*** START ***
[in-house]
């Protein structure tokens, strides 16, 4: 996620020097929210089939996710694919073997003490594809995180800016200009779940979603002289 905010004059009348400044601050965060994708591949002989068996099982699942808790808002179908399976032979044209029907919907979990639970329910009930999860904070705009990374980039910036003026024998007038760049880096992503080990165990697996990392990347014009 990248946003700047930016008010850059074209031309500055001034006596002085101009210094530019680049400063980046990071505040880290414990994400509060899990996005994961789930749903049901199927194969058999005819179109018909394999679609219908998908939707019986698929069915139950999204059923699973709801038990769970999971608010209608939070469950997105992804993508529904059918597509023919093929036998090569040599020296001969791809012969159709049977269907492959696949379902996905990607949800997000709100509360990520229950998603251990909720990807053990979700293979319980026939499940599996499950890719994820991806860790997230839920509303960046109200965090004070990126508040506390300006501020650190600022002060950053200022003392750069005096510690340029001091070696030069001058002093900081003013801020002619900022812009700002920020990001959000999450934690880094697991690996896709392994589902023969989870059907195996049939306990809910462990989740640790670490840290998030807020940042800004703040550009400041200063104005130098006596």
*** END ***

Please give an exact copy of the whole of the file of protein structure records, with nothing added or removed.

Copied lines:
[in-house]
């Protein structure tokens, strides 16, 4: 996620020097929210089939996710694919073997003490594809995180800016200009779940979603002289 905010004059009348400044601050965060994708591949002989068996099982699942808790808002179908399976032979044209029907919907979990639970329910009930999860904070705009990374980039910036003026024998007038760049880096992503080990165990697996990392990347014009 990248946003700047930016008010850059074209031309500055001034006596002085101009210094530019680049400063980046990071505040880290414990994400509060899990996005994961789930749903049901199927194969058999005819179109018909394999679609219908998908939707019986698929069915139950999204059923699973709801038990769970999971608010209608939070469950997105992804993508529904059918597509023919093929036998090569040599020296001969791809012969159709049977269907492959696949379902996905990607949800997000709100509360990520229950998603251990909720990807053990979700293979319980026939499940599996499950890719994820991806860790997230839920509303960046109200965090004070990126508040506390300006501020650190600022002060950053200022003392750069005096510690340029001091070696030069001058002093900081003013801020002619900022812009700002920020990001959000999450934690880094697991690996896709392994589902023969989870059907195996049939306990809910462990989740640790670490840290998030807020940042800004703040550009400041200063104005130098006596």